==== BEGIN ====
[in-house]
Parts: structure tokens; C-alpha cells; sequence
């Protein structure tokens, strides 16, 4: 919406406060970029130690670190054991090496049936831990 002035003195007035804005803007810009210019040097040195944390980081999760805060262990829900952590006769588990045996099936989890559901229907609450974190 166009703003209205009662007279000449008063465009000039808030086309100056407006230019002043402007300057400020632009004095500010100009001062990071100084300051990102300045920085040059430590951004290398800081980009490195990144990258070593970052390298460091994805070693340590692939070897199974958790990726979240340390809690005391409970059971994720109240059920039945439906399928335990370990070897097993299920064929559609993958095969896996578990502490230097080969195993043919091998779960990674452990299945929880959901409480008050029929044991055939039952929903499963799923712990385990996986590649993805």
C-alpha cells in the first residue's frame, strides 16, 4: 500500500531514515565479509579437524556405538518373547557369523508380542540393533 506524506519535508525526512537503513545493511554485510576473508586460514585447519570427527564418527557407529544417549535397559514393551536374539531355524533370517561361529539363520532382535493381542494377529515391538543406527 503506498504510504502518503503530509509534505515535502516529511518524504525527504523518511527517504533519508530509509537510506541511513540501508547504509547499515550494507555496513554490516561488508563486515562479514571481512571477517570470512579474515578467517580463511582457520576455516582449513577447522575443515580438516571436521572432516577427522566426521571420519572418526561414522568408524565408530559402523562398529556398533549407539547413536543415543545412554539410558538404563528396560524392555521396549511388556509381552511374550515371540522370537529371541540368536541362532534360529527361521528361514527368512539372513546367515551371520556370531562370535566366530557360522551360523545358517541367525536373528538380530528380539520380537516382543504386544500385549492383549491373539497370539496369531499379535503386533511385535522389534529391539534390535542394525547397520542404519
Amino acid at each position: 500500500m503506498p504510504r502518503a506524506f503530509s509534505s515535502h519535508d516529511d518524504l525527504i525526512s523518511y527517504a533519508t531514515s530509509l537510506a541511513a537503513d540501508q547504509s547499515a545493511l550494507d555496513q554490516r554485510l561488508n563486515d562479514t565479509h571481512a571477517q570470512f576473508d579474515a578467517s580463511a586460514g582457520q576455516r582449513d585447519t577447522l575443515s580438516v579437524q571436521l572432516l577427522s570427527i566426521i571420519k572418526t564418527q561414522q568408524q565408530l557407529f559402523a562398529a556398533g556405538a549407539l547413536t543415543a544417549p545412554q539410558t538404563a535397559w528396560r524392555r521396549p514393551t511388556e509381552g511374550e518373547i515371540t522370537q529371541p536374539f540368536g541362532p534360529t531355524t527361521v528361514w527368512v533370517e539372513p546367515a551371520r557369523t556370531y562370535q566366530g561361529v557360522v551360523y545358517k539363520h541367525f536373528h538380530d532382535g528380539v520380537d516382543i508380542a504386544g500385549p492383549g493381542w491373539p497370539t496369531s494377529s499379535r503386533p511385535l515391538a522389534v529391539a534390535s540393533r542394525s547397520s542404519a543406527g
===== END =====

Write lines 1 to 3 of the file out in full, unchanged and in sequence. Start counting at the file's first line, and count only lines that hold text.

[in-house]
Parts: structure tokens; C-alpha cells; sequence
């Protein structure tokens, strides 16, 4: 919406406060970029130690670190054991090496049936831990 002035003195007035804005803007810009210019040097040195944390980081999760805060262990829900952590006769588990045996099936989890559901229907609450974190 166009703003209205009662007279000449008063465009000039808030086309100056407006230019002043402007300057400020632009004095500010100009001062990071100084300051990102300045920085040059430590951004290398800081980009490195990144990258070593970052390298460091994805070693340590692939070897199974958790990726979240340390809690005391409970059971994720109240059920039945439906399928335990370990070897097993299920064929559609993958095969896996578990502490230097080969195993043919091998779960990674452990299945929880959901409480008050029929044991055939039952929903499963799923712990385990996986590649993805």